Pictured from left: Susan Kowalewski and Meghan Harmon
D'Youville Participates in Higher Education Women’s Leadership Institute
Dr. Susan Kowalewski and Meghan Harmon were selected for the program, which prepares graduates for leadership positions in higher education.
Buffalo, New York – July 16, 2015 – Susan J. Kowalewski, MBA, EdM, PhD, chair of the D’Youville Business Department and Meghan A. Harmon, MS, associate director of admissions, recently participated in the 2014-15 Western New York Consortium of Higher Education Women’s Leadership Institute over a seven month period at various colleges and universities in the area.
More than 40 women from 18 colleges and universities throughout WNY engaged in dialogue regarding the complexity of issues facing higher education.
Senior higher education leaders served as discussion leaders, with mentors, and facilitators providing perspectives of today’s critical issues.
The goal of the Institute is to prepare graduates for the many challenges and opportunities that leadership positions present in higher education,” according to Steven J. Harvey, executive director of the WNY College Connection.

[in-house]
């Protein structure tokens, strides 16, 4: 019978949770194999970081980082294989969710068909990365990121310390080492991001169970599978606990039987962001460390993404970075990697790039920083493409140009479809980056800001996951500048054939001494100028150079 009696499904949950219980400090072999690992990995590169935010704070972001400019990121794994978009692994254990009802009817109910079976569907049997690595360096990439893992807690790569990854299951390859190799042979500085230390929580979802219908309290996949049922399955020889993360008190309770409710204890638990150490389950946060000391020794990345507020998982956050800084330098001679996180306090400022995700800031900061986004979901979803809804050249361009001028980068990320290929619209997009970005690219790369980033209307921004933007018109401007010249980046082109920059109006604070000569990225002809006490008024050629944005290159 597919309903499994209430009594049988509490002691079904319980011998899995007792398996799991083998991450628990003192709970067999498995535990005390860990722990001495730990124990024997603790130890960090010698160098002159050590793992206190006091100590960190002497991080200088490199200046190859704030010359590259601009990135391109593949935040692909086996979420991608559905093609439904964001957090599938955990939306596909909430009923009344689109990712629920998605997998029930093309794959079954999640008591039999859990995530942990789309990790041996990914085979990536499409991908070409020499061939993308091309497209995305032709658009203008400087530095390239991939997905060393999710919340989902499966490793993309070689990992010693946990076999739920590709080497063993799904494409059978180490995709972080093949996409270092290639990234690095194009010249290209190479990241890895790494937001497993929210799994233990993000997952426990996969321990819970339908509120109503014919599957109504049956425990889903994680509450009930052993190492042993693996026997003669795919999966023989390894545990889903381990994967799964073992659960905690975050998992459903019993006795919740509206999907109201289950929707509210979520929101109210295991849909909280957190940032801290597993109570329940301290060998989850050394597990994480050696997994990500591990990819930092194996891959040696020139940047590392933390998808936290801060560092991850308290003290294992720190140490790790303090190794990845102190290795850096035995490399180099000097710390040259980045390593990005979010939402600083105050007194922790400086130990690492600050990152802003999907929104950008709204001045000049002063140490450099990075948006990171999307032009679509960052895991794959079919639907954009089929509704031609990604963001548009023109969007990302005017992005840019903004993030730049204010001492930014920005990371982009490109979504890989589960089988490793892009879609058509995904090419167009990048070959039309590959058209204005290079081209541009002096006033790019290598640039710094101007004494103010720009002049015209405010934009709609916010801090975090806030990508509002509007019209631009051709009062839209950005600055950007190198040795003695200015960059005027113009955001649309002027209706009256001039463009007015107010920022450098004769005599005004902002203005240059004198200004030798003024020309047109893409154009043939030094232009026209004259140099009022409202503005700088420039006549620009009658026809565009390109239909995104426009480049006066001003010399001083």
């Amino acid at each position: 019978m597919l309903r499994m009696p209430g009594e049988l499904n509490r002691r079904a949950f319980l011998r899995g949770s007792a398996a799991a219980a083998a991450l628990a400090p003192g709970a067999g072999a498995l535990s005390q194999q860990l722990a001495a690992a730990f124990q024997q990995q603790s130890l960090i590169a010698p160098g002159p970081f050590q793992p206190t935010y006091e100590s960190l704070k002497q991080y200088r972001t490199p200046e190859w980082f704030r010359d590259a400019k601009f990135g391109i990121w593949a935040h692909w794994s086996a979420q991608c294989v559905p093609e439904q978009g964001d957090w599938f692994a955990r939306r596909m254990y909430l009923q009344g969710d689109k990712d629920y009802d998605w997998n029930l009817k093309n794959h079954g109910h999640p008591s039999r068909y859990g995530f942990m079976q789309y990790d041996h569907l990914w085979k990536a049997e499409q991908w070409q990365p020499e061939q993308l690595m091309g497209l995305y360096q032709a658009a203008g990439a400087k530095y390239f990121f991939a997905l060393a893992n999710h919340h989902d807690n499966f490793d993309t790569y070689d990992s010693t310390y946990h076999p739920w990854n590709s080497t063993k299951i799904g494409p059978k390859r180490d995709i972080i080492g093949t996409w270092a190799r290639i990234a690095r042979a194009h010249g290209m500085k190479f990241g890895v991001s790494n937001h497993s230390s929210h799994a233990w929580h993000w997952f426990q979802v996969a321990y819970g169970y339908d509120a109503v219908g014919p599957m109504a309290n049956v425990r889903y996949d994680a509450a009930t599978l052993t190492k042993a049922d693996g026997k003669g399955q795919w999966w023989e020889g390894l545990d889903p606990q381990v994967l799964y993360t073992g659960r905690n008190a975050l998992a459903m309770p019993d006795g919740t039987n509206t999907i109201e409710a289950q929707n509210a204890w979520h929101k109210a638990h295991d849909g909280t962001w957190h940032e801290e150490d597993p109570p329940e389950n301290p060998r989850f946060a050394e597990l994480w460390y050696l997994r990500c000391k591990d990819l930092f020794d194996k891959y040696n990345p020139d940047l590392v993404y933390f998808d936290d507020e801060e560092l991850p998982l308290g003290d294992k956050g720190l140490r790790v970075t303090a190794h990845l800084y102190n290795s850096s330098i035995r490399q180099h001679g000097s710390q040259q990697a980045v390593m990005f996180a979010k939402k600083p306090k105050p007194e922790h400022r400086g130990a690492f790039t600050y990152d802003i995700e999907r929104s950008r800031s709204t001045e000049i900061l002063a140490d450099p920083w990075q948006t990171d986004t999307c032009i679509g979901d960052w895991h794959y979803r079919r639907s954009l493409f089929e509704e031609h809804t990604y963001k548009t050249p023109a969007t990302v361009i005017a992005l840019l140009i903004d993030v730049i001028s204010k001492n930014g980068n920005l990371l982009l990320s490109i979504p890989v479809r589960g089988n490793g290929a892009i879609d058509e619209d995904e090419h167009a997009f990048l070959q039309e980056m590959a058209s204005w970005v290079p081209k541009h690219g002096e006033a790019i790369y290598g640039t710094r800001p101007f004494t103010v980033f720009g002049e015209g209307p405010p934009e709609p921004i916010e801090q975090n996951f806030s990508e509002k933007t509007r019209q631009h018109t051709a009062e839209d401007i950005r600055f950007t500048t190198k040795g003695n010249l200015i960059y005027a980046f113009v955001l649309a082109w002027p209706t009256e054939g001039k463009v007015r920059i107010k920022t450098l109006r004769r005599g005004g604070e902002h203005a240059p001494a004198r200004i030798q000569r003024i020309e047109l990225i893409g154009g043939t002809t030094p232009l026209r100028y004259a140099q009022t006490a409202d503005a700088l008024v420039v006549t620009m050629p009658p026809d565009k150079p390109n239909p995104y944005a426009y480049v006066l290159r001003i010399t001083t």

The Women’s Leadership Institute is intended for women who are preparing for senior leadership positions and provides the opportunity to engage in evocative dialogue regarding the complexity of issues in higher education.
“It is an honor to be selected by D’Youville to attend the Women’s Leadership Institute where we could learn from leaders in higher education such as Sister Denise Roche, President Cynthia Zane from Hilbert College and Rev. James Mahr, C.M. from Niagara University” Kowalewski said.
“The experience allowed me to meet other women who face challenges similar to mine, both professionally and personally," said Harmon. It was incredibly empowering and I returned to work after each meeting feeling excited and energized by the knowledge I gained and the people I met.”
The WNY Consortium was created in 1967 and in 2007 undertook a comprehensive review of higher education in the eight county areas. Supported by a grant from the local John R. Oishei Foundation, the analysis identified the impact of higher education that included more than $3,200,000,000 economic impact, 32,000 full and part-time staff and 110,500 students.